|Slaughtered chickens are displayed outside a shop in the southern Indian city of Bangalore|
India had several outbreaks of bird flu between February 18 and April 18 this year in three out of its 29 states in the western and central regions of the country.
Authorities killed more than a million birds to contain the disease and monitored and tested dozens of people for the H5N1 virus. All human tests were negative.
The Animal Husbandry Department, which has led the fight against bird flu, has informed the Paris-based World Organization of Animal Health (OIE) that India was now free of the disease.
"We want to assure consumers of poultry they have nothing to worry about," Animal Husbandry Commissioner Santanu Kumar Bandyopadhyay told Reuters.
"Though we have declared ourselves bird flu-free and notified OIE, we will not let down our guard and will maintain a close vigil over poultry."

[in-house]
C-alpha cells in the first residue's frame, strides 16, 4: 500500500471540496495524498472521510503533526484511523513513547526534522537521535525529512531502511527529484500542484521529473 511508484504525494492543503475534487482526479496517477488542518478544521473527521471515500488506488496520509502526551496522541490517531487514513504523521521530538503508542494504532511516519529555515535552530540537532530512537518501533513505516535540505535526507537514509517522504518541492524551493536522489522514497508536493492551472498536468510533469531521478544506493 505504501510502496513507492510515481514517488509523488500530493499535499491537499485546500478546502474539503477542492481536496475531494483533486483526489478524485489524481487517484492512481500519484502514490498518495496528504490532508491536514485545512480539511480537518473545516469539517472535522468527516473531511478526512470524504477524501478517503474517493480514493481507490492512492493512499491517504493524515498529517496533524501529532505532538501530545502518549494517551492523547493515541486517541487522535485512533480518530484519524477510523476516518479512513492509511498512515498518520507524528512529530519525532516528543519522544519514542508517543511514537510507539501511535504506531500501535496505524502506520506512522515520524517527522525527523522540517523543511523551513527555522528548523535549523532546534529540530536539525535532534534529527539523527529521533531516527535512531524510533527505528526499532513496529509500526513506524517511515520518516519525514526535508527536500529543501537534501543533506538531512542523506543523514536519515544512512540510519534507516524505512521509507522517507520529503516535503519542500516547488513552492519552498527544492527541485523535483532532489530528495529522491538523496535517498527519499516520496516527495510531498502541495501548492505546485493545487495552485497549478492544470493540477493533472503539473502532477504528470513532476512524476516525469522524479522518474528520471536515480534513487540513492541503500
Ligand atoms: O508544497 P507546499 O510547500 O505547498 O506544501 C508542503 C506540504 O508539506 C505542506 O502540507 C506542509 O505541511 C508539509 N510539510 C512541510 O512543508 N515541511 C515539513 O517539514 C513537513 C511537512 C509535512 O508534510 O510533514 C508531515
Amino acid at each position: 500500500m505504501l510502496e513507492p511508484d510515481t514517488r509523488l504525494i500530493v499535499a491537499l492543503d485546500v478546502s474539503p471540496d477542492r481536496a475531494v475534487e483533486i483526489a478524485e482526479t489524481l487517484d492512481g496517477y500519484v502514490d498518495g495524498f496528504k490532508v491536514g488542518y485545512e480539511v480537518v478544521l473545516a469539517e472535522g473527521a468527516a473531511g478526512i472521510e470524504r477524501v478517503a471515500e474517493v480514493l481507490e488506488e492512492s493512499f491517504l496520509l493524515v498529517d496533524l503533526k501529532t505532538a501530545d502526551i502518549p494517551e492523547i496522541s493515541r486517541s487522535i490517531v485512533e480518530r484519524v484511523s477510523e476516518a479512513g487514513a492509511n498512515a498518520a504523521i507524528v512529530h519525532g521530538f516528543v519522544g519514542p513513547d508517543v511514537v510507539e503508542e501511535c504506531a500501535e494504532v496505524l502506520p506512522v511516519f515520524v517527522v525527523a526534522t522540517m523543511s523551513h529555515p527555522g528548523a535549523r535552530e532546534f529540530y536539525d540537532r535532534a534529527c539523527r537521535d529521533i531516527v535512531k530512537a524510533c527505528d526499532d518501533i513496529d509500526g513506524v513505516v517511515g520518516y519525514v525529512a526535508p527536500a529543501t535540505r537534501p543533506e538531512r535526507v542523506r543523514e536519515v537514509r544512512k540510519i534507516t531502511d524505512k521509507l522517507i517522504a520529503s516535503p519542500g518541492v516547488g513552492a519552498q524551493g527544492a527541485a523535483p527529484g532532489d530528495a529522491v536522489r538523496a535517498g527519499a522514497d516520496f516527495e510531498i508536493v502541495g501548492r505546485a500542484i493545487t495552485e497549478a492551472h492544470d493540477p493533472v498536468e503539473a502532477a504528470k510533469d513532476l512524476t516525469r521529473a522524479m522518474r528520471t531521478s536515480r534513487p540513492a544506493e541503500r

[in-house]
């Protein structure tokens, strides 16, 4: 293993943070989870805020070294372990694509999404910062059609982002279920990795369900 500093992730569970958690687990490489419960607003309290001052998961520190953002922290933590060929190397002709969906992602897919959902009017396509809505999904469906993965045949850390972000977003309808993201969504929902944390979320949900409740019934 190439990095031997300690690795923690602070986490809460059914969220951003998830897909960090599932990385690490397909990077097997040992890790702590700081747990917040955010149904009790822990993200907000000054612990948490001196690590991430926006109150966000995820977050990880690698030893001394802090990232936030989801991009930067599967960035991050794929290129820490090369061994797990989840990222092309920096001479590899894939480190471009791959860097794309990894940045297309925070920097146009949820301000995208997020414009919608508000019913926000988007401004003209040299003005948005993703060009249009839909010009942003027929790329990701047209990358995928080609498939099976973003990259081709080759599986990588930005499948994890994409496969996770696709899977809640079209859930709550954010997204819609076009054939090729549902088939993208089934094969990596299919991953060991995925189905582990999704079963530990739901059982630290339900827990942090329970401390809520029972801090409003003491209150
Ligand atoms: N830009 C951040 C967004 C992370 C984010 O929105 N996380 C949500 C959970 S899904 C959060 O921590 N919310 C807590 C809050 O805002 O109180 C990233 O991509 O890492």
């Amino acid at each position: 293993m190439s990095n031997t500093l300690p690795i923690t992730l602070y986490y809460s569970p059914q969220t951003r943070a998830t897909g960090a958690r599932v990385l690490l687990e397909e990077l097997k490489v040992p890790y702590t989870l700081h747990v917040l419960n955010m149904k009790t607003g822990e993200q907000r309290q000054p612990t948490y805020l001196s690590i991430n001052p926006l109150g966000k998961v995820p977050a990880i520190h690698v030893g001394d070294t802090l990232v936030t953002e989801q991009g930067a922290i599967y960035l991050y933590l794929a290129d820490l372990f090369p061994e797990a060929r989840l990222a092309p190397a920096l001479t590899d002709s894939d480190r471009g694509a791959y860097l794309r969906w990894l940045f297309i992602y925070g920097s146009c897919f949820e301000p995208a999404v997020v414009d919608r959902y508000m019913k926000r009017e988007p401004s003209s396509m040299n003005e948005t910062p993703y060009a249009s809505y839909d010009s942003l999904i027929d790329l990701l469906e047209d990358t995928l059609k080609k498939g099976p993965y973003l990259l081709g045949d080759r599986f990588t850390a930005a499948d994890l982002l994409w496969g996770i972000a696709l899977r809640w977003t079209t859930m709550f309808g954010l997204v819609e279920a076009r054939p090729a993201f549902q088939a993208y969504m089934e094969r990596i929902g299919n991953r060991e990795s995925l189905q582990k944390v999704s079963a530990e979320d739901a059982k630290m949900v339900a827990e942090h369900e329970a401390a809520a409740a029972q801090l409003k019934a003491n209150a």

A key factor in controlling outbreaks was quick payment of compensation to farmers whose stocks had to be culled, Bandyopadhyay said. India has paid more than 30 million rupees (US$650,000) in compensation to farmers since February.
"Early compensation to farmers has been key as it gets them to report suspicious deaths of chickens," Bandopadhyay said.
India's US$7.8-billion poultry industry reported hundreds of millions of dollars of losses due to the bird flu outbreaks.
Though the domestic poultry sector has picked up considerably since April, exports have been devastated, officials say.
The H5N1 virus has spread from late 2003 from Asia to Africa to Europe and killed 138 people. It has also resulted in the culling of millions of birds.